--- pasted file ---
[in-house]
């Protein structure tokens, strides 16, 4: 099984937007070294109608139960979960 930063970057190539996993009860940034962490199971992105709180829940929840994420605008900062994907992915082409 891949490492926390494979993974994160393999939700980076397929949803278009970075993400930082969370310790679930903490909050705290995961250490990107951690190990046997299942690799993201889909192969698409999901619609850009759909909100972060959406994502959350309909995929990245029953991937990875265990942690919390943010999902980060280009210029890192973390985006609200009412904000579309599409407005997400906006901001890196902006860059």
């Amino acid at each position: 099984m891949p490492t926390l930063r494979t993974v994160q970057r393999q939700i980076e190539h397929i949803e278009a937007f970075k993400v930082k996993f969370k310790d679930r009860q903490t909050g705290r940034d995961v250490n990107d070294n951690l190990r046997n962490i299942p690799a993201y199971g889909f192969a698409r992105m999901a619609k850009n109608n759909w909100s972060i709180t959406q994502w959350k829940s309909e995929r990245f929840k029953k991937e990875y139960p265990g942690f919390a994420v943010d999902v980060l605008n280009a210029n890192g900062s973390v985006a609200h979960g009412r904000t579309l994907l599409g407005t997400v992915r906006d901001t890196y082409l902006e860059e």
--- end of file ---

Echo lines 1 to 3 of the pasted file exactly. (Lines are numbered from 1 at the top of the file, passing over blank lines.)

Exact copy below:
[in-house]
């Protein structure tokens, strides 16, 4: 099984937007070294109608139960979960 930063970057190539996993009860940034962490199971992105709180829940929840994420605008900062994907992915082409 891949490492926390494979993974994160393999939700980076397929949803278009970075993400930082969370310790679930903490909050705290995961250490990107951690190990046997299942690799993201889909192969698409999901619609850009759909909100972060959406994502959350309909995929990245029953991937990875265990942690919390943010999902980060280009210029890192973390985006609200009412904000579309599409407005997400906006901001890196902006860059």
């Amino acid at each position: 099984m891949p490492t926390l930063r494979t993974v994160q970057r393999q939700i980076e190539h397929i949803e278009a937007f970075k993400v930082k996993f969370k310790d679930r009860q903490t909050g705290r940034d995961v250490n990107d070294n951690l190990r046997n962490i299942p690799a993201y199971g889909f192969a698409r992105m999901a619609k850009n109608n759909w909100s972060i709180t959406q994502w959350k829940s309909e995929r990245f929840k029953k991937e990875y139960p265990g942690f919390a994420v943010d999902v980060l605008n280009a210029n890192g900062s973390v985006a609200h979960g009412r904000t579309l994907l599409g407005t997400v992915r906006d901001t890196y082409l902006e860059e």